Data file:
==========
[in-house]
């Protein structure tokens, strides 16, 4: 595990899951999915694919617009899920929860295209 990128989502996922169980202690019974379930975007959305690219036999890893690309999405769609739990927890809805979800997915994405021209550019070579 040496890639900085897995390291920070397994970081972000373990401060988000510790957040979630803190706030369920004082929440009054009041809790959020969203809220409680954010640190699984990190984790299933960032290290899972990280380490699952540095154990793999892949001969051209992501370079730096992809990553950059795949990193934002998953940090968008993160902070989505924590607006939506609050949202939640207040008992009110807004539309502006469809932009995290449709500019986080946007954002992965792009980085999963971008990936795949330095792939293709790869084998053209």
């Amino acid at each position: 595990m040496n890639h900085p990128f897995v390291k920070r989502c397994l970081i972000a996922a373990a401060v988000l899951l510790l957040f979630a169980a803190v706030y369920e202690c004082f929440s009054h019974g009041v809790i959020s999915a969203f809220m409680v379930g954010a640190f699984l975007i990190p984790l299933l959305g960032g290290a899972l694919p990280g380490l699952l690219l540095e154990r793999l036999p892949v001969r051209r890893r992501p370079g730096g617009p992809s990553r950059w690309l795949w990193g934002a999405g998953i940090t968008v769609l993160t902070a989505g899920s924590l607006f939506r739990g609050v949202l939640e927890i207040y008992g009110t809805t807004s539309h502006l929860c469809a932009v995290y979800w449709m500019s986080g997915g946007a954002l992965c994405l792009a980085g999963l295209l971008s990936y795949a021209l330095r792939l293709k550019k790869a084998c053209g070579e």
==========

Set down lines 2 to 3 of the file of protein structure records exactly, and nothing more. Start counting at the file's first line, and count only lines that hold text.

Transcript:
């Protein structure tokens, strides 16, 4: 595990899951999915694919617009899920929860295209 990128989502996922169980202690019974379930975007959305690219036999890893690309999405769609739990927890809805979800997915994405021209550019070579 040496890639900085897995390291920070397994970081972000373990401060988000510790957040979630803190706030369920004082929440009054009041809790959020969203809220409680954010640190699984990190984790299933960032290290899972990280380490699952540095154990793999892949001969051209992501370079730096992809990553950059795949990193934002998953940090968008993160902070989505924590607006939506609050949202939640207040008992009110807004539309502006469809932009995290449709500019986080946007954002992965792009980085999963971008990936795949330095792939293709790869084998053209």
């Amino acid at each position: 595990m040496n890639h900085p990128f897995v390291k920070r989502c397994l970081i972000a996922a373990a401060v988000l899951l510790l957040f979630a169980a803190v706030y369920e202690c004082f929440s009054h019974g009041v809790i959020s999915a969203f809220m409680v379930g954010a640190f699984l975007i990190p984790l299933l959305g960032g290290a899972l694919p990280g380490l699952l690219l540095e154990r793999l036999p892949v001969r051209r890893r992501p370079g730096g617009p992809s990553r950059w690309l795949w990193g934002a999405g998953i940090t968008v769609l993160t902070a989505g899920s924590l607006f939506r739990g609050v949202l939640e927890i207040y008992g009110t809805t807004s539309h502006l929860c469809a932009v995290y979800w449709m500019s986080g997915g946007a954002l992965c994405l792009a980085g999963l295209l971008s990936y795949a021209l330095r792939l293709k550019k790869a084998c053209g070579e």